Chapter R of the Encyclopedia of Northern Kentucky

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REPUBLICAN PARTY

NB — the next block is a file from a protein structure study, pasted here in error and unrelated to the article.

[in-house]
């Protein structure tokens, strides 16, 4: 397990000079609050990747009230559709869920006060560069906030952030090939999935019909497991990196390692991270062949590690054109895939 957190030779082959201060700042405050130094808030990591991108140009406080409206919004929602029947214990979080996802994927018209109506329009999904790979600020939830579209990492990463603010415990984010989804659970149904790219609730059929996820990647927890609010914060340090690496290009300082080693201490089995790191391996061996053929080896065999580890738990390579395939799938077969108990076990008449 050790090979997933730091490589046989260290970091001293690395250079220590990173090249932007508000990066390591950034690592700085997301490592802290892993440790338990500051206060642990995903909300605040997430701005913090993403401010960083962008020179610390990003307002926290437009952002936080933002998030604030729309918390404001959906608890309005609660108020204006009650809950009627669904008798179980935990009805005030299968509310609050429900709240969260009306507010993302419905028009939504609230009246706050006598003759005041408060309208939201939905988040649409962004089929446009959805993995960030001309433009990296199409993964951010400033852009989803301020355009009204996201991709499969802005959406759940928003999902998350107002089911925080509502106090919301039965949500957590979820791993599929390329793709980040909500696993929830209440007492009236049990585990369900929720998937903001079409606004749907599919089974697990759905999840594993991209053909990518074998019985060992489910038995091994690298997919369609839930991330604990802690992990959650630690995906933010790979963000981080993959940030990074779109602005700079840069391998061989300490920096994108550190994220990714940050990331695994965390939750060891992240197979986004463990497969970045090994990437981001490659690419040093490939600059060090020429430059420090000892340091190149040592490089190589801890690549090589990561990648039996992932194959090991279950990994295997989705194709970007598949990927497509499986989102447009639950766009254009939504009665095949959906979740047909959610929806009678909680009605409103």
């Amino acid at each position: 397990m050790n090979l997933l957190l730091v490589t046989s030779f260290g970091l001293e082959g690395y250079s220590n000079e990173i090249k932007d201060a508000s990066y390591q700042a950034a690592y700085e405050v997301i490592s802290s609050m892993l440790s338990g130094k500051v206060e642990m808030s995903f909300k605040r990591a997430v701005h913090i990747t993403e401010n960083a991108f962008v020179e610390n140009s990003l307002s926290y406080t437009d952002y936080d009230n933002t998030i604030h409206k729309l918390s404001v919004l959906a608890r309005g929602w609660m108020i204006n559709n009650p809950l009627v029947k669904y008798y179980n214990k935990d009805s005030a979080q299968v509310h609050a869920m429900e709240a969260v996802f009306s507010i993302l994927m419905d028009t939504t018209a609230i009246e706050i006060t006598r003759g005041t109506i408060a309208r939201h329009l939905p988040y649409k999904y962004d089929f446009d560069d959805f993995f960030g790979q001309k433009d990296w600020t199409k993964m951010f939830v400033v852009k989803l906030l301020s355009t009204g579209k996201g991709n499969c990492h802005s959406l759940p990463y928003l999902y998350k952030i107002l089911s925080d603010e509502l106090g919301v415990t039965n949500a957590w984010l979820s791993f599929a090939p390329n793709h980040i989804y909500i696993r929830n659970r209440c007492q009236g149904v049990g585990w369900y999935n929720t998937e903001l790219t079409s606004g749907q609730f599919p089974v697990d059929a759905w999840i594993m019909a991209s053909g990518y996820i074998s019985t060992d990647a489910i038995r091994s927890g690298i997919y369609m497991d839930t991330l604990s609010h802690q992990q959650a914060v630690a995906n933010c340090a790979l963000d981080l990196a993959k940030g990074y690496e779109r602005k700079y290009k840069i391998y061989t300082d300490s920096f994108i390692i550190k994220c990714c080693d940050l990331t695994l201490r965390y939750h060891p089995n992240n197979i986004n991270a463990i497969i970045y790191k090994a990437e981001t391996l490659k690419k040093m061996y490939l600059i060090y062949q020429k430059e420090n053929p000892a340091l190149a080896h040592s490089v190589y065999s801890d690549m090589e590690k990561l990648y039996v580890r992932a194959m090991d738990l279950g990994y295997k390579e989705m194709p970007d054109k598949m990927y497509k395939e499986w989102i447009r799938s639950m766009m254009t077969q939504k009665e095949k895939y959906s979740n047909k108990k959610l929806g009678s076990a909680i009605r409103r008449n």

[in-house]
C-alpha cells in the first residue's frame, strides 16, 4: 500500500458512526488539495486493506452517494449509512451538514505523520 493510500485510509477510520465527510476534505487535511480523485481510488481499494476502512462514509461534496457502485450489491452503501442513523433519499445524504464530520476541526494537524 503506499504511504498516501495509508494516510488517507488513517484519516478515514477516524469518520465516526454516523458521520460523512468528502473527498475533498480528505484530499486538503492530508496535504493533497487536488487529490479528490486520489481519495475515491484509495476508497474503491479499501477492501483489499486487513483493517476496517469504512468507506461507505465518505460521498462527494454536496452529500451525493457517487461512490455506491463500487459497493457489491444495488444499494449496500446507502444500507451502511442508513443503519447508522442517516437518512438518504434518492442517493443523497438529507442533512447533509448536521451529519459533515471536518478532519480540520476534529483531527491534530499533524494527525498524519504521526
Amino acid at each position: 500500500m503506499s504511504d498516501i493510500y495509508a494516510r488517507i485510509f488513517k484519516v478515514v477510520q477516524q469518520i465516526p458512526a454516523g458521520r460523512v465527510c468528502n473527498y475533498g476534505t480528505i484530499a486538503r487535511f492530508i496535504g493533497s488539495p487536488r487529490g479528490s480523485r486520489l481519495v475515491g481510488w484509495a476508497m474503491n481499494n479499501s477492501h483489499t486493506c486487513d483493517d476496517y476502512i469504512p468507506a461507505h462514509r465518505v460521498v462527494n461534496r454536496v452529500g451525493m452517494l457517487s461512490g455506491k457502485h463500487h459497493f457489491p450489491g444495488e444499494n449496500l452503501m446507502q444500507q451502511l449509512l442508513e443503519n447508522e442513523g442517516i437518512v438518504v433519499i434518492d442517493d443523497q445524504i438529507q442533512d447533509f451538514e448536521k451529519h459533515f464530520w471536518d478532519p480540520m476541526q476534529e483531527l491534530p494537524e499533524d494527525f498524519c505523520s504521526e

were Republican. And in only two presidential elections in the first half of the 20th century was Republican voting strength sufficient to throw Kentucky’s electoral votes to Republican candidates, helping to elect Calvin Coolidge (1923– 1929) in 1922 and Herbert Hoover (1929–1933) in 1928. The decades of the 1930s, 1940s, and 1950s were not bountiful years for the Northern Kentucky Republican Party. Stanley C. Moebus was elected to the Kentucky House of Representatives from Campbell Co. in 1938 and again in 1940. Four years later, Campbell Co. sent Republican J. Garvey Davis to the Kentucky Senate and George T. Smith to the state House of Representatives. Davis and Smith each served one term. In 1948 Charles W. Wirsch won the first of six elections to the Kentucky House of Representatives, serving until 1960. Wirsch was the only elected Republican from the region in either the state House of Representatives or the state Senate from the time of his election until 1964. Despite limited state political victories, Republican political strength continued to develop. Since the middle of the 20th century, Kentucky voters have given the state’s electoral votes to Republicans in the presidential elections of 1952, 1956, 1960, 1968, 1972, 1980, 1984, 1988, 2000, and 2004. This trend exhibited a growing willingness on the part of voters to support national Republicans. Although the Republican candidate for president lost the 1964 election in a landslide, the year marked the beginning of a comeback for Northern Kentucky’s Republicans. Elected to the Kentucky Senate that year from Campbell Co. was Donald L. Johnson, and to the state House of Representatives Carl A. Bamberger and Arthur L. “Art” Schmidt. From Kenton Co., Kenneth F. “Ken” Harper was elected to the Kentucky House of Representatives. This represented the largest number of Republicans elected to the legislature from Northern Kentucky since 1920 and signaled the beginning of an almost meteoric rise in Republican Party membership at the county level and in the number of state representatives from the region. In national politics, the Northern Kentucky region began increasingly to vote Republican, and by the 1990s Republicans dominated regional politics. Ken Harper was elected three times to the state House of Representatives, serving from 1964 to 1968, when he resigned and was appointed by the governor as assistant commissioner of child welfare. In 1970 he was named the state’s public information commissioner, and in 1971 he fi lled the remaining term of the Kentucky secretary of state. In 1986 Harper returned to political office, serving another five terms in the Kentucky House of Representatives and being named House minority chairman for the 1988 and 1990 legislative sessions. Campbell Co.’s Donald Johnson remained in the Kentucky Senate for four terms, serving from 1964 to 1980, while Art Schmidt was elected to the state House of Representative in 1963 and in 1970 became the first Northern Kentucky Republican House member to be named to a leadership post, serving as minority caucus chairman during